Cost – The North American experience has shown us that branded ADF products are not easily affordable with prices of US$20 (£15) per tablet and above being commonplace. Such pricing will likely prohibit the introduction of ADFs and their benefits to the European market. In our view, an ADF formulation should cost little more to the payer than a non-abuse deterrent formulation so that access can be assured. As championed by the US FDA, the introduction of value-added ADF bioequivalents to currently marketed products would be a simple first step in providing safer-to-use tablets to patients, without opening the door to excessive pricing, so long as such products were clearly differentiated in their labels. New regulation to ensure any new drug with abuse potential is formulated with abuse deterrent technology from the outset would be a logical follow up, which would enhance and encourage innovation.


Effective surveillance is mandatory for effective tracking of any regulatory strategy. In the case of prescription drug abuse, it is needed both to monitor the benefit (or otherwise) of any new ADF product and to track the emergence of new drugs that would benefit from ADF technology to mitigate their abuse potential. Opioids, while a critically important case, are not the only drug that could benefit from an ADF approach. For example, the popular press has recently highlighted abuse of gabapentinoids and benzodiazapines.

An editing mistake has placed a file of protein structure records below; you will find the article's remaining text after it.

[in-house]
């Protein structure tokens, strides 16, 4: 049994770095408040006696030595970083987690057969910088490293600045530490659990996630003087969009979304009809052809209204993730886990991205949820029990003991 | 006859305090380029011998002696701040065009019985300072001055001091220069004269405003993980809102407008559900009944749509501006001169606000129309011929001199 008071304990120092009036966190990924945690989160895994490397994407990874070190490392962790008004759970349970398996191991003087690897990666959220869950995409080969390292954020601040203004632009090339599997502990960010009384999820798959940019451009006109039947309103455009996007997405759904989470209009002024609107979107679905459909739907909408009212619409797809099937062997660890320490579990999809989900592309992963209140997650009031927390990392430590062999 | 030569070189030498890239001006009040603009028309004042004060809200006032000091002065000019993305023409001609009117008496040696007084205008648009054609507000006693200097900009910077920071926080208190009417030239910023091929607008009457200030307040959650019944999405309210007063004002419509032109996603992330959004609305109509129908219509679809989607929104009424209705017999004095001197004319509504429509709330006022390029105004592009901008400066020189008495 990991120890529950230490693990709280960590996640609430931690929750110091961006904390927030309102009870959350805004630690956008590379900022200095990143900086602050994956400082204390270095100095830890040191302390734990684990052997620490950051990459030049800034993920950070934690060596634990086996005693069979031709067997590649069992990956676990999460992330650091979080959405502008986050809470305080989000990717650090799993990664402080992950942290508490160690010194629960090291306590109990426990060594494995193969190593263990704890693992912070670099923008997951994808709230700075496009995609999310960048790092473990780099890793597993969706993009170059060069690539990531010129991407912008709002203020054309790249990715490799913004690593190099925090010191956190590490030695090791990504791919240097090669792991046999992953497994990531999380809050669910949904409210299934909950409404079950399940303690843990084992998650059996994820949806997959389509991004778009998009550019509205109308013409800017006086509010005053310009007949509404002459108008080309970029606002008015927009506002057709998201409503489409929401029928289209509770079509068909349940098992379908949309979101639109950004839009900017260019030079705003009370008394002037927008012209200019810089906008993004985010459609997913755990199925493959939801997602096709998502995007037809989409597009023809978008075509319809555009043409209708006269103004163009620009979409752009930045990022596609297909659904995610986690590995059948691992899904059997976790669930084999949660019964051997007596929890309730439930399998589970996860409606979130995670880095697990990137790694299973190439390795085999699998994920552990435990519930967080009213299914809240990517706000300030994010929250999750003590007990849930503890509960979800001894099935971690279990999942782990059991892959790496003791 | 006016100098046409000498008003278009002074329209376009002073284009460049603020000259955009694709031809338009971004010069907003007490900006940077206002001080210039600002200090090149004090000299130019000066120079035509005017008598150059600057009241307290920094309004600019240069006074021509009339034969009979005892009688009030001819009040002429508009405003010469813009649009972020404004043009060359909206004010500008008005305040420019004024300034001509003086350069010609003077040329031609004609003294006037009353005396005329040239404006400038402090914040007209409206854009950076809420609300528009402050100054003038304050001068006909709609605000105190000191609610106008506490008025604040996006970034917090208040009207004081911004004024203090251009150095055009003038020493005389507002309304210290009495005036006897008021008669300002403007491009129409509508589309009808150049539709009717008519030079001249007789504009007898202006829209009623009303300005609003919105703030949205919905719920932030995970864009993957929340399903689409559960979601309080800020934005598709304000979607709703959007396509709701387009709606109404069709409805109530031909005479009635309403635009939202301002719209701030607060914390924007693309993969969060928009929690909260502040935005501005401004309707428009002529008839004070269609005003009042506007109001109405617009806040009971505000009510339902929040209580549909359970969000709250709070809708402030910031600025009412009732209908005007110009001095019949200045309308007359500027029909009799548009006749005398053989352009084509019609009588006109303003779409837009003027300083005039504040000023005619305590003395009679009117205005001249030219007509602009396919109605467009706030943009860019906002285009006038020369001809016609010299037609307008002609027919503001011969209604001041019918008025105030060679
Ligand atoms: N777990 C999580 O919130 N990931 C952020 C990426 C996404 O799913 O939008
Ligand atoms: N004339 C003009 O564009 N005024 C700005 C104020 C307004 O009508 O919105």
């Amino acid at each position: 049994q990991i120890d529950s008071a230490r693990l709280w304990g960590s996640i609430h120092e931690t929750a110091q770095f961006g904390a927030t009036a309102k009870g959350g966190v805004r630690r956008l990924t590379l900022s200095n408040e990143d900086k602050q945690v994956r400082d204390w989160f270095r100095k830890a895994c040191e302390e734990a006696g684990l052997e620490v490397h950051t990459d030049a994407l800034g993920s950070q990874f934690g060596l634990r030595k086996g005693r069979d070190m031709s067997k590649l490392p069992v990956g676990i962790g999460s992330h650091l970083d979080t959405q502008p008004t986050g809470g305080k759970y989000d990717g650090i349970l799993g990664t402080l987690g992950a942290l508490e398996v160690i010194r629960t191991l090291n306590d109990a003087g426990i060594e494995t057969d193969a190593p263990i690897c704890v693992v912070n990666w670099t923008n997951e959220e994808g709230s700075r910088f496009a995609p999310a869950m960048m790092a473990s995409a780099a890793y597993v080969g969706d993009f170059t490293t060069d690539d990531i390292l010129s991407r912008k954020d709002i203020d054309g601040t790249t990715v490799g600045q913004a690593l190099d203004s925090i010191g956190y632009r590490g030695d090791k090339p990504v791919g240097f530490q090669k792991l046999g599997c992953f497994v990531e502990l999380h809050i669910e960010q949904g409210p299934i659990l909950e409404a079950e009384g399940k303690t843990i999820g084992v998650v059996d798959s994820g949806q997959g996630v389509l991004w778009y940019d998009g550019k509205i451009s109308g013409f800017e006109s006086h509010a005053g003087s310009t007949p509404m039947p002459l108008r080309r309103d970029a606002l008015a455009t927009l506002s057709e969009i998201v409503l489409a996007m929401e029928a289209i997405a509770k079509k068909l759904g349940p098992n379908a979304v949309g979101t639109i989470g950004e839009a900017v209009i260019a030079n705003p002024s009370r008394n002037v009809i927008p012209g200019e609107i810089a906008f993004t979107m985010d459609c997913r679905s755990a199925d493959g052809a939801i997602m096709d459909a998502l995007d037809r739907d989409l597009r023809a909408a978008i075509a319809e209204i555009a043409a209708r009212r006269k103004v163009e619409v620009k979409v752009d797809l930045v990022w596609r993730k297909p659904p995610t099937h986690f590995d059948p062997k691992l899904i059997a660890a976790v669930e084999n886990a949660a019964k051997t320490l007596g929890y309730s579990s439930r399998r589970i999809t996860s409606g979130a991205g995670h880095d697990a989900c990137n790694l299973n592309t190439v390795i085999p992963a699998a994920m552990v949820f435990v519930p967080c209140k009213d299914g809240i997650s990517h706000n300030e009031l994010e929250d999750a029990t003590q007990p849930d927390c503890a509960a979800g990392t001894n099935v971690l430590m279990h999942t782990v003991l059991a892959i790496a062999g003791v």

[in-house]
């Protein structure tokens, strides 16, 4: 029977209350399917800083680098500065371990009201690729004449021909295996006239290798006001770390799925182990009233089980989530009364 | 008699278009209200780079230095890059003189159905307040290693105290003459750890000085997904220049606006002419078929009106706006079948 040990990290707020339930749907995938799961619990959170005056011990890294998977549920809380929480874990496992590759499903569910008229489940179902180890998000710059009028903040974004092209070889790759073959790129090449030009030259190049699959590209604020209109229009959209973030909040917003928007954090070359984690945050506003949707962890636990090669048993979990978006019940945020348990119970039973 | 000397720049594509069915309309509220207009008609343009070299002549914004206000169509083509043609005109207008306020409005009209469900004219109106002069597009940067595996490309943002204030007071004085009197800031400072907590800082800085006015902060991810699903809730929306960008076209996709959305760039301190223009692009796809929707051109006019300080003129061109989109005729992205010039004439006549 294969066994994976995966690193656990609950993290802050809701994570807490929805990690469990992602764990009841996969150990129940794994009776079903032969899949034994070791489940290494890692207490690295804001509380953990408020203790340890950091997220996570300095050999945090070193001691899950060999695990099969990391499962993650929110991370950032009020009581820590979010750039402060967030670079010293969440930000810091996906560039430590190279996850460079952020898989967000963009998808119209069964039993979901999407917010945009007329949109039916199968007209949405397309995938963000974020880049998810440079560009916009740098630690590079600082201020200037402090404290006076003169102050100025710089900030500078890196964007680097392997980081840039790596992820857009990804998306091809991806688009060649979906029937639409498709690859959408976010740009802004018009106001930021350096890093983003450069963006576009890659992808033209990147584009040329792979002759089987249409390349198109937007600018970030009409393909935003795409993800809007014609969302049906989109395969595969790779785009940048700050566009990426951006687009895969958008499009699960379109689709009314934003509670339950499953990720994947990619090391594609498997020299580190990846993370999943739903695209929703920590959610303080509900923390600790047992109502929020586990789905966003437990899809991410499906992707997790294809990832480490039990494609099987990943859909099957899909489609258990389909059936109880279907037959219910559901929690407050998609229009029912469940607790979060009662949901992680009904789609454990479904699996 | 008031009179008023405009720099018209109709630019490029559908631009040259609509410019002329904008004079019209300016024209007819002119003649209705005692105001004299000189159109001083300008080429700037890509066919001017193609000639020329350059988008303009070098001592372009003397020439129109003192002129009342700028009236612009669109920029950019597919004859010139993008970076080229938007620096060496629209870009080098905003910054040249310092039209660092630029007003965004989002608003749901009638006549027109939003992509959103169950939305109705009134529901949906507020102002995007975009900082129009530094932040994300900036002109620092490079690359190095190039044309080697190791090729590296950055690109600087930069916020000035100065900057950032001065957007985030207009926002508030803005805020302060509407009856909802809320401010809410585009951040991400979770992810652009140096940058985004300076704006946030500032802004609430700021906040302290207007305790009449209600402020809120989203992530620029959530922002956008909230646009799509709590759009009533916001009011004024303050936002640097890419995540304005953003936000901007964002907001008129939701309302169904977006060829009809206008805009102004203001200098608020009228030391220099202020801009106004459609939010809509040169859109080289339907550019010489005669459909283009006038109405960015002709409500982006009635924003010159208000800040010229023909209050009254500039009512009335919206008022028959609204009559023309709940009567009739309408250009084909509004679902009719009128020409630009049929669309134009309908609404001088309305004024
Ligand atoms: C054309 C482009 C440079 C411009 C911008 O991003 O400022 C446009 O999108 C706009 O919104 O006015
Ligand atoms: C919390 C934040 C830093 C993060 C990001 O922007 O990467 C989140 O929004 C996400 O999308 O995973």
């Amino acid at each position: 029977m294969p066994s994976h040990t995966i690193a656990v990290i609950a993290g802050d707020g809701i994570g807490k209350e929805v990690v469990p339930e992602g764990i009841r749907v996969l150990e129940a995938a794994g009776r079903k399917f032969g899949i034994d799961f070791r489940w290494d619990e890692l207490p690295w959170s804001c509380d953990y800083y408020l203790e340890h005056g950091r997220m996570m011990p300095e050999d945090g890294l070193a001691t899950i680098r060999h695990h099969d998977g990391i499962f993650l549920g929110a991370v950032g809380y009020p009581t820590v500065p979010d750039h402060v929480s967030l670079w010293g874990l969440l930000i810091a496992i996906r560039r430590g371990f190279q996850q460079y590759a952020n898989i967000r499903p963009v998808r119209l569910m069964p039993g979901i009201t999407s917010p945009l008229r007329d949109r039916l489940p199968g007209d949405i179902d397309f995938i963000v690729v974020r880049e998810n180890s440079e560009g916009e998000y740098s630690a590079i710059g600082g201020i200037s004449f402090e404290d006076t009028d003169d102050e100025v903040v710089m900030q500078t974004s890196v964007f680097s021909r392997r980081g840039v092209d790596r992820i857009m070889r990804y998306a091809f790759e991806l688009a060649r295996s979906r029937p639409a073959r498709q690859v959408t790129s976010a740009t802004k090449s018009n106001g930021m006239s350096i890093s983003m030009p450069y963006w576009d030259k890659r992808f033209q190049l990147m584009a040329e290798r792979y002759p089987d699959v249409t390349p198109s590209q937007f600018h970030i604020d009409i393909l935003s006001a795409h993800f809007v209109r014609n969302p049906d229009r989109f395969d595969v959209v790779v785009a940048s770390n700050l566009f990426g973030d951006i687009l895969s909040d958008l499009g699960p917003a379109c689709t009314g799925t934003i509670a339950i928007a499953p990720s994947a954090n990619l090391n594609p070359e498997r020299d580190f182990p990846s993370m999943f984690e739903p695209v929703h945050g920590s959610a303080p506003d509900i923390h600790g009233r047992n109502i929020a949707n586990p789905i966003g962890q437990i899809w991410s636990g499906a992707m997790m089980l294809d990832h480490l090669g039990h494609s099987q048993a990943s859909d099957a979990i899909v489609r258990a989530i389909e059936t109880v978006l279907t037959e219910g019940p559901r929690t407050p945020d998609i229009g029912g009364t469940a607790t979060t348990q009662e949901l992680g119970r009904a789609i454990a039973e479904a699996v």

“Opioid narcotics, while a critically important case, are not the only drug that could benefit from an ADF approach, for example the popular press has recently highlighted abuse of gabapentinoids and benzodiazapines.”

In the US pre- and post-marketing surveillance of opioid medications has led to the approval of new products by the FDA and, just as importantly, the removal of products because of their abuse potential.22 In Europe, however, the lack of such mosaic systems providing accurate, immediately available, geographically relevant, product-specific information is a hindrance both to understanding the extent of abuse in member states and to effective prevention. Multiple input mosaic surveillance systems, for example comprising data streams from the criminal justice system, treatment professionals, susceptible patient populations and acute health events, in parallel with the cost-effective introduction of ADFs, represent an invaluable tool to combat prescription drug abuse and prevent repetition of the North American experience in Europe.


Whether or not Europe has an opioid problem may be debated, as Europe lacks the surveillance systems to monitor this adequately. What is clear, however, is that increases in the rates of opioid consumption are tracking those seen in North America and the potential for increased abuse is therefore present and growing. The introduction of ADFs as a preventative measure to mitigate the potential for abuse offers a cost-effective approach to minimise the human and societal costs of abuse. Linked with effective surveillance we believe such measures should be adopted sooner rather than later.